TALLAHASSEE, Fla. (AP) - Bills that supporters say would tighten the rules governing the panel that sets Florida's electric rates are moving toward passage in the state Legislature, but some say they're not enough to end what they call the panel's too-cozy relationship with big power companies.
Several bills filed early in the legislative session regarding the Public Service Commission have been combined into a grab-bag of proposals that stem from controversies over utilities service, several involving Duke Energy (NYSE: DUK).
The proposal would set a 12-year term limit for the PSC's five members; require them to take ethics training; expand prohibitions on private discussions with power company officials; and require those who lobby the committee that recommends commission nominees to register. The commissioners are appointed by the governor with Senate approval to four-year terms and are paid $131,036 annually.
The bill would also limit service deposits power companies can require and prohibit them from changing billing cycles to push customers into higher rate categories, among other measures.
Backers of the bills say stronger changes need more deliberation and depend on coming changes in federal energy regulations.
"What's important to me is that we move forward with reform," said state Rep. Chris Sprowls, R-Palm Harbor. "I don't think this is a one-and-done scenario."
State Sen. Jack Latvala, R-Clearwater, sponsor of the Senate bill, said it's a first step.
"If we don't get the PSC's attention with this bill you can do things like go back to an elected PSC," he said. "People are very frustrated with the PSC."
The legislation, House Bill 7109 and a similar bill in the Senate, SB 288, omits other measures proposed by advocates of stronger reform.
Those include providing incentives for solar power; ending the practice of power companies collecting from consumers in advance the costs of building a nuclear plant; and prohibiting utilities from risking ratepayers' money on oil and gas exploration.
Rep. Dwight Dudley, D-St. Petersburg, who advocates the stronger measures, said Duke and its predecessor, Progress Energy, charged customers more than $1 billion in advance costs for a planned nuclear plant in Levy County and then cancelled it.
Last year, the PSC approved allowing Florida Power & Light to invest $191 million in exploration, and the company is asking to invest $750 million a year, exposing its ratepayers to the risks of oil drilling, Dudley said.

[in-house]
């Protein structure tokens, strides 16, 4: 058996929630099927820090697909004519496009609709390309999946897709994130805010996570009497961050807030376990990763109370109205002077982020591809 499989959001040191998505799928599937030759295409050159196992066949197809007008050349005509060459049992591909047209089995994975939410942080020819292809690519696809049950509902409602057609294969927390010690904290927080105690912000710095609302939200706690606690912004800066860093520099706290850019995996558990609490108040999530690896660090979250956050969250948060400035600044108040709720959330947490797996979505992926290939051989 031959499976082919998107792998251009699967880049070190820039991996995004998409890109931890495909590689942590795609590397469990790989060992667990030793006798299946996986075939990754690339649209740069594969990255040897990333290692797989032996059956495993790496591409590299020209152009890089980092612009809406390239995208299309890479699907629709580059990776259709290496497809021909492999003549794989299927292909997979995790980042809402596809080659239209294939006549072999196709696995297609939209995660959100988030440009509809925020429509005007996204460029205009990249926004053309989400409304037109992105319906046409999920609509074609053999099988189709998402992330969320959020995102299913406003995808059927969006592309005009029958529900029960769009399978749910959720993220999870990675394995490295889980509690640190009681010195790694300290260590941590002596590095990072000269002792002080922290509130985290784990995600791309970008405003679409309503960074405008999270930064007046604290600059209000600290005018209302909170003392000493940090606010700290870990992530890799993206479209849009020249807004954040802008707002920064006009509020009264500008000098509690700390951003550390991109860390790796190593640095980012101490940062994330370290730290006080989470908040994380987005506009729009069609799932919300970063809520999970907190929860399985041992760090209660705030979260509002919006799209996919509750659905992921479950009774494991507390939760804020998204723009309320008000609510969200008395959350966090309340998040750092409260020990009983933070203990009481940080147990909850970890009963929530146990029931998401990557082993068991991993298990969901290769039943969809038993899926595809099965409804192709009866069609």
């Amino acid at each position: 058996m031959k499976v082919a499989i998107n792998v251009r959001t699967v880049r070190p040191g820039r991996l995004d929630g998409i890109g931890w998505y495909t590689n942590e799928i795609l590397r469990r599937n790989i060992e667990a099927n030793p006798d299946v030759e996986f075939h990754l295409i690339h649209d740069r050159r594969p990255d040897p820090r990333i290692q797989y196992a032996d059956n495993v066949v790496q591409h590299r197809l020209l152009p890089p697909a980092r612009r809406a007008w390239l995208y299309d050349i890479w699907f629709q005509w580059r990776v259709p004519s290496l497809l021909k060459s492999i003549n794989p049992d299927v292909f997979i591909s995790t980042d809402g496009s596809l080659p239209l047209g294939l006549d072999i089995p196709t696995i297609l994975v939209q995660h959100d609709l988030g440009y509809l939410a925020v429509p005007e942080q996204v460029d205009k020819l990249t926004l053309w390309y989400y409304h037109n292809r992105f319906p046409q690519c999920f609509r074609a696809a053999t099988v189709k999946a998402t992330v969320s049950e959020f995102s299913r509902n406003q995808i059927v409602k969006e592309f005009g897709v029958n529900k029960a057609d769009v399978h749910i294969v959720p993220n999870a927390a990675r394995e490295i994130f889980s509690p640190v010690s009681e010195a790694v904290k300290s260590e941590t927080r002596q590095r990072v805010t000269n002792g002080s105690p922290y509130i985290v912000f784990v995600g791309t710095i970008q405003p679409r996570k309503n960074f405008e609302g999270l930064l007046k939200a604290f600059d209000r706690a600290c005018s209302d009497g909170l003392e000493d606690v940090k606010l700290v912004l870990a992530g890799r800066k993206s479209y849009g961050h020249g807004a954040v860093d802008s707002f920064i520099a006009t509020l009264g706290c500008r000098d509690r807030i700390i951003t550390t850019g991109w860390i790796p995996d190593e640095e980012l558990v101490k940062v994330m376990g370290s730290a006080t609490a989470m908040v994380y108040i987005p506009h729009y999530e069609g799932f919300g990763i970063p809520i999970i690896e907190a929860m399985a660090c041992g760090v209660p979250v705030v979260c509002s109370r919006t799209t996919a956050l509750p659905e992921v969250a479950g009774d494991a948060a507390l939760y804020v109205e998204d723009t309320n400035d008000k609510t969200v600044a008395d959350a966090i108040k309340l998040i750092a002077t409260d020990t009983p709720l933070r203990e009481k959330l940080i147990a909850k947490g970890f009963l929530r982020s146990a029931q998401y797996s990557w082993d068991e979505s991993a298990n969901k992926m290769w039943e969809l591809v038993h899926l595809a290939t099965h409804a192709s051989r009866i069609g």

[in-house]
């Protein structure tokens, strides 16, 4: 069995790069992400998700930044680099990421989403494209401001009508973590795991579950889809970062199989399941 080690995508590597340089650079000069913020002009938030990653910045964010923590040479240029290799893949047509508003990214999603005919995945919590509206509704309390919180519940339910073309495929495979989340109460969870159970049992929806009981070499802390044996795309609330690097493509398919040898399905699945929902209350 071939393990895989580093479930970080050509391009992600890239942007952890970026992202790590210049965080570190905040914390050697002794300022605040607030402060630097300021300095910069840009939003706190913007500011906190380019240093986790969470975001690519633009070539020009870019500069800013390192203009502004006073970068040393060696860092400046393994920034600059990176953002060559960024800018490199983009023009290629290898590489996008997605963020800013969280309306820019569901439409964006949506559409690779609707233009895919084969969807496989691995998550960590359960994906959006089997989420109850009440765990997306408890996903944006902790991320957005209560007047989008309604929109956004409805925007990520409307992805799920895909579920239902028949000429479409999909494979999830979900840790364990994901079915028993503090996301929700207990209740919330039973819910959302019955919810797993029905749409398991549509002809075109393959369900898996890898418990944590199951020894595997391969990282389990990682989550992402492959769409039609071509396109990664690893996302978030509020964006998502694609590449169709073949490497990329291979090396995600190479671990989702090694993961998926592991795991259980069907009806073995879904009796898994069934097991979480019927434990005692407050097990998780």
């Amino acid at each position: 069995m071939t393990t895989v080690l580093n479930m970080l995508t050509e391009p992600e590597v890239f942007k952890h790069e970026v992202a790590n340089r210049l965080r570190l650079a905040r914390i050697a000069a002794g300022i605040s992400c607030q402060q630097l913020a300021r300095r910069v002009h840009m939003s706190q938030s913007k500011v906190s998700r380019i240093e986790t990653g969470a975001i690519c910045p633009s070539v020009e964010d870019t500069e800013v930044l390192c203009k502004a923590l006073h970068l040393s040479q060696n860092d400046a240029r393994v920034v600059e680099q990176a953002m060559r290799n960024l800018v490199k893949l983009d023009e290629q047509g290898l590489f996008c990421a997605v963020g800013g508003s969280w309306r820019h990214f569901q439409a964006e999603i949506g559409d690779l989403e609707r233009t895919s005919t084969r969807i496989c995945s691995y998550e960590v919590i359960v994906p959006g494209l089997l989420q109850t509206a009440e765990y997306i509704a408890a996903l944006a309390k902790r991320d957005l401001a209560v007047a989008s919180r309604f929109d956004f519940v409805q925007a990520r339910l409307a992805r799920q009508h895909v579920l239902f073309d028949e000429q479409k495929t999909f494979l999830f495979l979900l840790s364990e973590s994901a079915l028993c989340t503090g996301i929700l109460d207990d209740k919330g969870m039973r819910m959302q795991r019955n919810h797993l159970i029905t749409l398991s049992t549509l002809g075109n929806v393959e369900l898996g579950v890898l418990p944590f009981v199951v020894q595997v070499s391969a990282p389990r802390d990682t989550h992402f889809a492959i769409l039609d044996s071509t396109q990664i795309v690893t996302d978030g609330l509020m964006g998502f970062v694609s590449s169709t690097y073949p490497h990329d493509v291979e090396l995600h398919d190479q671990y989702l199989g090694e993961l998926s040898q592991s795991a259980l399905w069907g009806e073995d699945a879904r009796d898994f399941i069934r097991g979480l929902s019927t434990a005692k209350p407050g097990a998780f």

Many legislators now condemn advance cost recovery, but bill sponsor Rep. Kathleen Peters, R-South Pasadena, said the Legislature shouldn't end it yet because new federal pollution rules are expected in June, possibly requiring expensive new plants or renovations.
"Maybe next year you'll see some sweeping energy policies come forward," she said.
Dudley said the legislation as proposed is "a step in the right direction, but it's more of a baby step than a big step."
He has proposed returning to an elected Public Service Commission, a system abandoned in Florida in 1978 by reformist Gov. Reubin Askew because of utilities' influence on the elections. Advocates say utilities could be prohibited from contributing to the campaigns, but one elections law expert questioned whether that would stop utilities from creating or contributing to independent committees that can run political advertising.
"What that does is ignore the reality of modern political life," said Tallahassee lawyer Mark Herron.
In the 2014 election cycle, Florida Power & Light, Duke and TECO, three of the state's largest power companies, donated $11.7 million to state candidates and political committees, including $3.4 million to the state Republican Party and $1.05 million to Let's Get To Work, the independent committee working for Gov. Rick Scott's re-election.
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